Report Reveals Germany Returned Nazi-Looted Artworks to Nazi Families Instead of Victims

The extent of the deception is mind-boggling.

The facade of the Alte Pinakothek art museum in Munich, one of the Bavarian state galleries. Wikimedia Commons
The facade of the Alte Pinakothek art museum in Munich, one of the Bavarian state galleries. Wikimedia Commons

An explosive research published by the London-based Commission for Looted Art in Europe (CLAE) shows that Nazi-looted art returned to Germany after WWII by the Monuments Men on condition of restitution to the victims’ families were instead returned to the high-ranking Nazis who stole them.

The investigation reveals that in some cases, artworks were sold at deflated prices to the families of Nazi officials rather than being restituted to the victims’ families. In other cases, the state of Bavaria simply kept the artworks. State-owned museums in Munich profited in particular from art looted by the Nazis at least until the 1990s, the study shows. 

Among the high ranking Nazi families negotiating to get back looted art were the Goering, Hoffmann, Bormann, von Schirach, Frank, and Streicher families, who often negotiated directly with the director of the Bavarian State Museums and ministers in the Bavarian government.

In addition, a joint probe with the Munich-based newspaper Süddeutsche Zeitung, published this past Sunday (and translated by the CLAE here), indicates that many state-run Bavarian institutions have been sitting on Nazi-looted art since as early as 1949, when artworks had been returned to Germany. (Under the Washington Principles, passed due to the vast quantities of looted artworks, the Allies opted for national-level restitution after WWII, returning objects to the local governments which were then tasked with investigating into the works’ rightful ownership and returning them to individual victims).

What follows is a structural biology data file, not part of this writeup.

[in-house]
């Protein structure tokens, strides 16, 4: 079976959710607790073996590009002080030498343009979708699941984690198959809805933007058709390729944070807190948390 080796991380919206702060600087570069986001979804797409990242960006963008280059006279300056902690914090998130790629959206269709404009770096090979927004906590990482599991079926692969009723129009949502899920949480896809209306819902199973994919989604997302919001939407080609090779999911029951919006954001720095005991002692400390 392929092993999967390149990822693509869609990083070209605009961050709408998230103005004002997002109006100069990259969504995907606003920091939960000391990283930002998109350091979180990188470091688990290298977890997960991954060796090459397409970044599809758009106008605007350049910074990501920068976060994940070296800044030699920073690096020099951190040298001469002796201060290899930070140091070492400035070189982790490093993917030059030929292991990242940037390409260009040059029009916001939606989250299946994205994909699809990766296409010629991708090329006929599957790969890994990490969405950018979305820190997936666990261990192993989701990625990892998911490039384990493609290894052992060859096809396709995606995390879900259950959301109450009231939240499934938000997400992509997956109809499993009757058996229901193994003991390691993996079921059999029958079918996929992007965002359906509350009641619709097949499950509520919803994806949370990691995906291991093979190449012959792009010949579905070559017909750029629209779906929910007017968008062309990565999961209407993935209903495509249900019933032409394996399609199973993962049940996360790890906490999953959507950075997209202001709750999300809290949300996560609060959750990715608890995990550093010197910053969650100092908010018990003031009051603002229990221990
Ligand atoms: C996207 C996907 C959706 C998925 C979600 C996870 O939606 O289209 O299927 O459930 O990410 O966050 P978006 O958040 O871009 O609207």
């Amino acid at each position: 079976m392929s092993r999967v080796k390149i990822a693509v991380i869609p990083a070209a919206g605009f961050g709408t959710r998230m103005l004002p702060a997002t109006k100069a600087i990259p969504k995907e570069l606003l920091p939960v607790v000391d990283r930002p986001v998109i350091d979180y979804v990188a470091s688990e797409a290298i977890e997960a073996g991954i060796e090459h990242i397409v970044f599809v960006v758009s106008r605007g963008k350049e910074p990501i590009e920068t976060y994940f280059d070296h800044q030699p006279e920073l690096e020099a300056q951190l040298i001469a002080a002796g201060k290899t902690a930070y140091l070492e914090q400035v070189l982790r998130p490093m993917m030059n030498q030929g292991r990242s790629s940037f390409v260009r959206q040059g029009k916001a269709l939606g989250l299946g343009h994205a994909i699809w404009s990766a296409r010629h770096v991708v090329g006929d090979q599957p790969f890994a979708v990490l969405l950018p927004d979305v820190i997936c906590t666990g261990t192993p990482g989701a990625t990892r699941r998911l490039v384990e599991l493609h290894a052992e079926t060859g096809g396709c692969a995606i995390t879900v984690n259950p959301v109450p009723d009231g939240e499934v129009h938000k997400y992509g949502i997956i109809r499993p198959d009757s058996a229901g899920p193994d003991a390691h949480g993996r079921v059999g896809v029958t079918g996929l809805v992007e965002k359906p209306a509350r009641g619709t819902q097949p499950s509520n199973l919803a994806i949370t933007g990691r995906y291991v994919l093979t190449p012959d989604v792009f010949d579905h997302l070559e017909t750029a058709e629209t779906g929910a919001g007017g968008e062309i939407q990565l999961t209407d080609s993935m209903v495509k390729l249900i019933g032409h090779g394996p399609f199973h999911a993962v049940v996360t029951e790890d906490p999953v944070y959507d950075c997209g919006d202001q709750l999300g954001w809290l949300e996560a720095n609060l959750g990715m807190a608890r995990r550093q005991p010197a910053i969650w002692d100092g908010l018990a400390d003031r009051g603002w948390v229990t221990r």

Jan van der Heyden, (Dutch 1637-1712) <i>View of a Dutch square (Holländisches Platzbild)</i>. Now in the possession of the Cathedral Church Association of Xanten, Germany. Courtesy of CLAE

Jan van der Heyden, (Dutch 1637-1712)
View of a Dutch square (Holländisches Platzbild). Now in the possession of the Cathedral Church Association of Xanten, Germany. Courtesy of CLAE

The CLAE investigation began after the family of collectors Gottlieb and Mathilde Kraus, who are still trying to recover some 160 artworks stolen from them, had good reason to believe two of their paintings would be in the state-owned museum in Munich.

“Records show they were handed over to Bavaria by the US in 1952 for the purpose of restitution,” the report reads. “To their shock, they found they had instead been given by the Bavarian State in the early 1960s to Henriette Hoffmann-von Schirach, daughter of Hitler’s close friend and photographer, Heinrich Hoffmann, and wife of the notorious ‘Gauleiter’ [Hitler’s district governor] of Vienna, Baldur von Schirach. Von Schirach was condemned at Nuremberg for crimes against humanity for the deportation of 60,000 Austrian Jews.”

It traces how von Schirach came by one small painting, Picture of a Dutch Square, by Jan van der Heyden that originally belonged to the Kraus family. The Bavarian State Galleries sold the painting to von Schirach for 300 Deutschmark, who then auctioned it off for 16,000 Deutschmarks to the Xanten Cathedral Association; it was on display in the cathedral until 2011. The Kraus’s rightful heirs have been seeking restitution of this and other paintings from the family’s collection in vain.

“All governmental agencies are required by law to make their documents accessible. And the State Art Collection is a governmental agency,” Margit Knom-Marcon, director of the Bavarian State Archive, told the Süddeutsche Zeitung. “But we do not have a single document from the State Art Collection’s archive.”


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